Is Population Growth Slowing?

I had to reach back a bit for this one, but this is one of the things that gave me the idea of writing this blog.  It’s a blog from New Jersey Future (who I like), and it looks at how population growth is changing from one Census to another, with a focus on New Jersey.

The article, Population Growth Slows in NJ, Nationally, claims that “the country’s rate of growth in the 2000s — 9.7 percent — is its slowest rate of growth over a decade since the Great Depression (the US population grew by only 7.3 percent in the 1930s)”.  To be fair, NJ Future is not the originator of this idea, but I read them regularly, so it’s where I picked it up.

This is a classic case of comparing rates of change where the base varies too substantially to be meaningful. Looking at the chart below, the U.S. actually added the third most people in a decade since 1910 and 2000 to 2010 is essentially equivalent to 1950 to 1960 (second most). Only 1990 to 2000 stands out above all other decades.

Turning to New Jersey, the first decade of this century showed relatively less growth than in the past. The following chart shows how the NJ population changed – in absolute numbers – for the Garden State. New Jersey added about half as many people from 2000 to 2010 than from 1990 to 2000. The 2000 to 2010 growth was about 100,000 fewer people than the average of the past 10 decades. Comparatively, the U.S. as a whole added almost twice as many people from 2000 to 2010 than the average of the past 10 decades.

Once again, its easy to look at a percentage and come to false conclusions. From an urban planning perspective – and New Jersey Future is an urban planning blog – decisions are impacted by numbers of people, not growth rates.

The original post also includes a Census map showing the percent change in population by state. I’ve reproduced that map, along with a companion map (on the right) showing actual change in population. A simple comparison illustrates how misleading percentages can be. Nevada grew 35 percent between 2000 and 2010, while California grew by ‘only’ 10 percent. This suggests that Nevada grew 3.5 times faster than California, right? Not so fast. California added 3.4 million people, while Nevada added 700,000. California added almost 5 times as many people in last ten years than Nevada. And while California is clearly a larger state, those people still require infrastructure and services, as well as contributing to the economy of the state.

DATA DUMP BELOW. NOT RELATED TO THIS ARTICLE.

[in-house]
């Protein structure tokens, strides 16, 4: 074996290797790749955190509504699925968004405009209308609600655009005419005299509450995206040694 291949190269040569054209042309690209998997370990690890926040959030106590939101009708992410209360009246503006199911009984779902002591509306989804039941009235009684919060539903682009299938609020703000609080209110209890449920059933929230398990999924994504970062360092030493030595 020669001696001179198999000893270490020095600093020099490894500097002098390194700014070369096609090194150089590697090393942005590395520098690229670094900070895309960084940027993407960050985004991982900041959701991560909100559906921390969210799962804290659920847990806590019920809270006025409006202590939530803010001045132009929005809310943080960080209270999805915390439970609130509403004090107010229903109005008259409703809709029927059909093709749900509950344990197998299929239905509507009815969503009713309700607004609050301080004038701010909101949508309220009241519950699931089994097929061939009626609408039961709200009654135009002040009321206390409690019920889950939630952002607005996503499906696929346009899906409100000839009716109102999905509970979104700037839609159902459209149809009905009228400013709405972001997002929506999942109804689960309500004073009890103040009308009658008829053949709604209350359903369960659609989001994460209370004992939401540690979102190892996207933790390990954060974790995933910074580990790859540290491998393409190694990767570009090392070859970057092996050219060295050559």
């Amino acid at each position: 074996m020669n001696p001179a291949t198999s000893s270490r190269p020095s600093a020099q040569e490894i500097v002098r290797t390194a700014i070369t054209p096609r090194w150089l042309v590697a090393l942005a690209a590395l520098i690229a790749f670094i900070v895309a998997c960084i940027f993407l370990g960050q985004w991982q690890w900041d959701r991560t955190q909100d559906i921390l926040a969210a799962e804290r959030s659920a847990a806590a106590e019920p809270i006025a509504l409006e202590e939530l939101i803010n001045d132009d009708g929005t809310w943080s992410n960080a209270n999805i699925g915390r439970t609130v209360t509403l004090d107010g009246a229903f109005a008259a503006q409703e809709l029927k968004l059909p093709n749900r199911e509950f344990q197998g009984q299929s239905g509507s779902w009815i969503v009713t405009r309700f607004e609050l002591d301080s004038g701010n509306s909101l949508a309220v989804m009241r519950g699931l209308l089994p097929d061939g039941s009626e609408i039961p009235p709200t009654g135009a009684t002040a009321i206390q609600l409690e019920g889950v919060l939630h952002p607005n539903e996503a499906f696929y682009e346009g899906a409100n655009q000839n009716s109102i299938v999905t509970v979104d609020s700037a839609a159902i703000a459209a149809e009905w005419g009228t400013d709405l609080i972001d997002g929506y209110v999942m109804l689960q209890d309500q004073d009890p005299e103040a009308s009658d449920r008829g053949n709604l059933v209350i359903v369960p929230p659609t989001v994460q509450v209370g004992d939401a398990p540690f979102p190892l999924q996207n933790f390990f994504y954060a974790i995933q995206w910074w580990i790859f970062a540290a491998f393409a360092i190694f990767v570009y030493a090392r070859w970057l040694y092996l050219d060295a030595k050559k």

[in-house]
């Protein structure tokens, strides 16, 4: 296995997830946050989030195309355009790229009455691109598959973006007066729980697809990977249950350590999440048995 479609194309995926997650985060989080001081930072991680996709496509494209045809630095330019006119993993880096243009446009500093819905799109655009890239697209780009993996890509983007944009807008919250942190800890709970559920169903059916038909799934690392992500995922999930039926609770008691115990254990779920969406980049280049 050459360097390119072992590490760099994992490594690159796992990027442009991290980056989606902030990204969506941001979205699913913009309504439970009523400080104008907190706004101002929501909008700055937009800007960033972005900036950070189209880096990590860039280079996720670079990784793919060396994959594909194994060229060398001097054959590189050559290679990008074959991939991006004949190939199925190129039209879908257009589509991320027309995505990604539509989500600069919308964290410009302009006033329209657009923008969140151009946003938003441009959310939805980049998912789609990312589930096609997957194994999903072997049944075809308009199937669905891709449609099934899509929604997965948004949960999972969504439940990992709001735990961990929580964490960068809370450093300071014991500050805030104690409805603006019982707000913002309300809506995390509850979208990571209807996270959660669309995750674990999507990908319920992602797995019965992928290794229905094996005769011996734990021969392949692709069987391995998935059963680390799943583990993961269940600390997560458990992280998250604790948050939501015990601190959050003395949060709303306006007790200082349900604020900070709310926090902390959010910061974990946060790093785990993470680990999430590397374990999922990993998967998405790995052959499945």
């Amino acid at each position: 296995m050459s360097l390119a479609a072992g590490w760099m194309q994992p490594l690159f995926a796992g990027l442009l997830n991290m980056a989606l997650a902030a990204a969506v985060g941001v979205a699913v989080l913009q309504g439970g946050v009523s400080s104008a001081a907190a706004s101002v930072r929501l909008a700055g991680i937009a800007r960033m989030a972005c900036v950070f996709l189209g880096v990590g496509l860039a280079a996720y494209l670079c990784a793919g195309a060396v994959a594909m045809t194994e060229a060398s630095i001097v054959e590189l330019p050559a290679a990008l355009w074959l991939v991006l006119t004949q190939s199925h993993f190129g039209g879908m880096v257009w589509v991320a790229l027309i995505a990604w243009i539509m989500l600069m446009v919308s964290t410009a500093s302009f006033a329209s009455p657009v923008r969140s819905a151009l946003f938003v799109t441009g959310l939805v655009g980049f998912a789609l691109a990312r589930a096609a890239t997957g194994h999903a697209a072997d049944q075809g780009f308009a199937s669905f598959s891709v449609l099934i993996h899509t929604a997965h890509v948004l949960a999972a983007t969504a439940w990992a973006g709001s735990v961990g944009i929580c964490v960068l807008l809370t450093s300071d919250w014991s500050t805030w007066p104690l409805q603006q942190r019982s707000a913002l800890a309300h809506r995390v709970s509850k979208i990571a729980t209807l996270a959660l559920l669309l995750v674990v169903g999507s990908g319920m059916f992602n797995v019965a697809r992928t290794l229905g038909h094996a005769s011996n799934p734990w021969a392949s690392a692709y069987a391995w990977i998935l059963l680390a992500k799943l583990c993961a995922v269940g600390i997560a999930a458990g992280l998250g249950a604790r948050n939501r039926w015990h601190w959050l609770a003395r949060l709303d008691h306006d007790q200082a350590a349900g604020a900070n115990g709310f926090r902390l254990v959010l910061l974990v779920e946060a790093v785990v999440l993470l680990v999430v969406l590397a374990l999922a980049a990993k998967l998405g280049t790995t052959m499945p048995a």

You can click through to the Many Eyes Visualization below and look at any decade – you have to change both maps though.

State Population Growth 2000-2010 (pct on left, num on right) Many Eyes

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One Response to Is Population Growth Slowing?

  1. Tim Evans says:

    Your argument about my post on New Jersey Future’s blog is basically a wholesale argument against percent changes. If I were trying to mount a full-bore defense of percent changes, I’m not even sure where I’d start. To keep it simple, let me just say that people experience changes subjectively. Specifically, in many situations they perceive change relative to what was already there. The way you measure things as a comparison to what’s already there is by using percent changes.

    Let me give you an example. Pike County, PA, was one of the fastest-growing counties in the entire northeastern US in the 2000s, growing by 30.7 percent from 2000 to 2009. In absolute numbers, this translates to a little more than 14,000 people. Philadelphia County (which is coextensive with the city of Philadelphia) actually gained more than twice as many new residents (~29,000) over the same period. But which change do you think had the greater impact on the existing residents and their local governments’ capacity to provide services to the new residents: an addition of 29,000 people to a city that already had 1.5 million, or a new 14,000 people in a county that started the decade with only 46,000? To make your unqualified claim that “From an urban planning perspective…decisions are impacted by numbers of people, not growth rates,” you need to ignore the concepts of economies of scale and fixed costs, not to mention the more intangible idea of a learning curve.

    If you think percent changes are misleading — if you think citing a percent change automatically makes you fair game for inclusion on a blog devoted to “Bad Stats” — then you may want to take that up with the Census Bureau (my former employer, and the nation’s pre-eminent collector and distributor of data). They publish all kinds of changes in percent form. I hope you will reconsider your position on percent changes.

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